ChIP data analysis

Window smoothing and peak calling were performed using the Bioconductor package Ringo [58] with a winHalfSize of 700bp and min.probes = 10. Probe levels were then assigned p-values based on the normalNull method, corrected for multiple testing using the Hochberg-Benjamini algorithm and then condensed into regions using distCutOff of 200bp. All data are available from GEO, super-series accession number GSE97603.

Dataset overlaps were analysed using GenomicRanges (Bioconductor R; [59]) and for overlap with chromatin signatures, the profile for Kc cells was used [34] ( Motif enrichment analysis was performed using the Bioconductor package PWMEnrich [60], which assesses the enrichment of each motif from a library of 650 experimentally derived DNA motifs for Drosophila transcription factors. Accessible chromatin in BG3 and Kc167 cells was used as a background for calculating P-values of enrichment. The correlation between ChIP signals was calculated on enhancers that are a union of all ChIP peaks from the considered datasets. The average signal over the whole enhancer was then plotted for pairs of datasets and the Pearson correlation and corresponding P-value calculated.

Analysis of K56 acetylation changes in Kc cells following Hairless RNAi was carried out using ChIP-chip with the conditions and methods described previously [34]. For controls, cells were treated with GFP RNAi. To identify regions of differential K56 acetylation an algorithm was used to compare the variance between replicates to the variance between samples within sliding 2kb regions [34]. This method identifies regions where the differences cannot be explained by noise, using two replicates for each sample (e.g. con1, con2 to HRNAi1, HRNAi2 where 1,2 indicate replicates). The noise distribution was used to convert differences between con and HRNAi within individual 2kb regions into a P-value, which was then corrected for multiple testing using the Hochberg-Benjamini algorithm. The resulting P-value represents the False Discovery Rate (FDR). An FDR threshold of 1% was used to define regions of significant difference.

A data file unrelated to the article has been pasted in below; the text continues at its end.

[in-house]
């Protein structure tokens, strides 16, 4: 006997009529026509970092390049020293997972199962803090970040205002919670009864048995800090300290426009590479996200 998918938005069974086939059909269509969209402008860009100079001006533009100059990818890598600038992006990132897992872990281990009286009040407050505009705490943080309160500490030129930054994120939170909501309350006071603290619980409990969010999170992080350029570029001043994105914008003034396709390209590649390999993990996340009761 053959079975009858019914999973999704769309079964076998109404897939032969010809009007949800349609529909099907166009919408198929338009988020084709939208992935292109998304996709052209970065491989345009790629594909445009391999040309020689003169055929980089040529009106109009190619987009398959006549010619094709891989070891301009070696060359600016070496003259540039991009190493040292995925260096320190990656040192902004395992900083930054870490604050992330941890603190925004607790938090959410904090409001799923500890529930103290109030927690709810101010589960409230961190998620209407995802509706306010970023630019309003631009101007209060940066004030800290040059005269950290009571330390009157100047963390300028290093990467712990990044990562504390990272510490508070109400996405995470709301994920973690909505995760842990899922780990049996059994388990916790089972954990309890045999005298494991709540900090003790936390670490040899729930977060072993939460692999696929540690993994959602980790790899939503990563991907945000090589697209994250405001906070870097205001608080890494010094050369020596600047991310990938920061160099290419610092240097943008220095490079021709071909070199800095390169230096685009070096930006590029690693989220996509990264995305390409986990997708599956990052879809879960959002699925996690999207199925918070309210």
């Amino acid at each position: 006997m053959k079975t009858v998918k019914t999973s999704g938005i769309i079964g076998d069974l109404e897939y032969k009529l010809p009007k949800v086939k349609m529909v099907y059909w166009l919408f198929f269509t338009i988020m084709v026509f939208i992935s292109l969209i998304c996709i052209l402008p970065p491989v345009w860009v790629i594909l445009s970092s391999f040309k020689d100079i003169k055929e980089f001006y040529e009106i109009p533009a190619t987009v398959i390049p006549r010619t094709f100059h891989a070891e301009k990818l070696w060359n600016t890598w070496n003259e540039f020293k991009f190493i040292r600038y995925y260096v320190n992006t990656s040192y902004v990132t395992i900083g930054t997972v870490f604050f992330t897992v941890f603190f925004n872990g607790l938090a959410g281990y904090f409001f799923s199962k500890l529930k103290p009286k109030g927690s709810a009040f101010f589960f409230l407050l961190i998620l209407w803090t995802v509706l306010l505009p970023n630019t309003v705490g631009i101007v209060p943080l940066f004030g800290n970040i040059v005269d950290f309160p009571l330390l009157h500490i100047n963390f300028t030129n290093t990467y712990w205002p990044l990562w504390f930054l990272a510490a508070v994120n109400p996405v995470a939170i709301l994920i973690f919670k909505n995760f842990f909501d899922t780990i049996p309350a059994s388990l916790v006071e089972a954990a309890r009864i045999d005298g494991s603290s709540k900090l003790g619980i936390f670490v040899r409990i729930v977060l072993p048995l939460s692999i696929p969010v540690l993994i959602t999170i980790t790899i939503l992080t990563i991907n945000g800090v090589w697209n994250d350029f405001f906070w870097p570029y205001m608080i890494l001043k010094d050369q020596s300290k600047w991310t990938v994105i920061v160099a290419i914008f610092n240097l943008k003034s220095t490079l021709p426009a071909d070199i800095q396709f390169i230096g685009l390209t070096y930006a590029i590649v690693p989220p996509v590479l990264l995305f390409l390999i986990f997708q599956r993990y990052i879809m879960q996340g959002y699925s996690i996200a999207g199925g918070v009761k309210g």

The significance calculation of combinatorial overlaps strongly depends on the number of unoccupied enhancers [61], and the binding model used. We used a null model in which Su(H)-H binding is dependent on each other (as estimated from available binding data), but SMRTER binding is independent of both. We assumed there is between 0 and 5000 additional sites in the genome that are unoccupied but that could in principle be bound. We inferred the number of unoccupied enhancers by maximising the likelihood of the fit. Finally, we calculated the P-value of the difference between the observed and expected individual patterns using Fisher’s exact test. We found that 70% more enhancers are bound by all three factors (Su(H), H, SMRTER) than expected by our best-fitting model (P-value 0.0004).

Drosophila genetics and immunofluorescence